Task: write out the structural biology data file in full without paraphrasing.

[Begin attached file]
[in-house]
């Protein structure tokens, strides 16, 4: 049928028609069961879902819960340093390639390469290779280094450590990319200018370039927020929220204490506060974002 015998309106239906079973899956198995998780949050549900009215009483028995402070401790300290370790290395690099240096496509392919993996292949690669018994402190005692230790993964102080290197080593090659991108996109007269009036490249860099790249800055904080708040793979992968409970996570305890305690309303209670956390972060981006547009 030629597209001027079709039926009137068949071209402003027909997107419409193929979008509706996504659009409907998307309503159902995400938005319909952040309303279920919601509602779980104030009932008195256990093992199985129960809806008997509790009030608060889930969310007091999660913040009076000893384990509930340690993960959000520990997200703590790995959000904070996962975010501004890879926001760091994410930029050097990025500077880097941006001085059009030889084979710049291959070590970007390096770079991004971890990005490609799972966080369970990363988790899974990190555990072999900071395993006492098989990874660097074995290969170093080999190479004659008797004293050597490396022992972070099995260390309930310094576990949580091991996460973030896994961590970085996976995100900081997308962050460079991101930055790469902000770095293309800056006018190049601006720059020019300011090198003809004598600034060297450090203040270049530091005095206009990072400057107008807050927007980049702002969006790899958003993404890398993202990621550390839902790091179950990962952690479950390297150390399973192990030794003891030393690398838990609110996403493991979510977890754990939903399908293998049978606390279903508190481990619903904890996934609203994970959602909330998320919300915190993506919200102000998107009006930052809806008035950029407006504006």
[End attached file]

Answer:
[in-house]
């Protein structure tokens, strides 16, 4: 049928028609069961879902819960340093390639390469290779280094450590990319200018370039927020929220204490506060974002 015998309106239906079973899956198995998780949050549900009215009483028995402070401790300290370790290395690099240096496509392919993996292949690669018994402190005692230790993964102080290197080593090659991108996109007269009036490249860099790249800055904080708040793979992968409970996570305890305690309303209670956390972060981006547009 030629597209001027079709039926009137068949071209402003027909997107419409193929979008509706996504659009409907998307309503159902995400938005319909952040309303279920919601509602779980104030009932008195256990093992199985129960809806008997509790009030608060889930969310007091999660913040009076000893384990509930340690993960959000520990997200703590790995959000904070996962975010501004890879926001760091994410930029050097990025500077880097941006001085059009030889084979710049291959070590970007390096770079991004971890990005490609799972966080369970990363988790899974990190555990072999900071395993006492098989990874660097074995290969170093080999190479004659008797004293050597490396022992972070099995260390309930310094576990949580091991996460973030896994961590970085996976995100900081997308962050460079991101930055790469902000770095293309800056006018190049601006720059020019300011090198003809004598600034060297450090203040270049530091005095206009990072400057107008807050927007980049702002969006790899958003993404890398993202990621550390839902790091179950990962952690479950390297150390399973192990030794003891030393690398838990609110996403493991979510977890754990939903399908293998049978606390279903508190481990619903904890996934609203994970959602909330998320919300915190993506919200102000998107009006930052809806008035950029407006504006």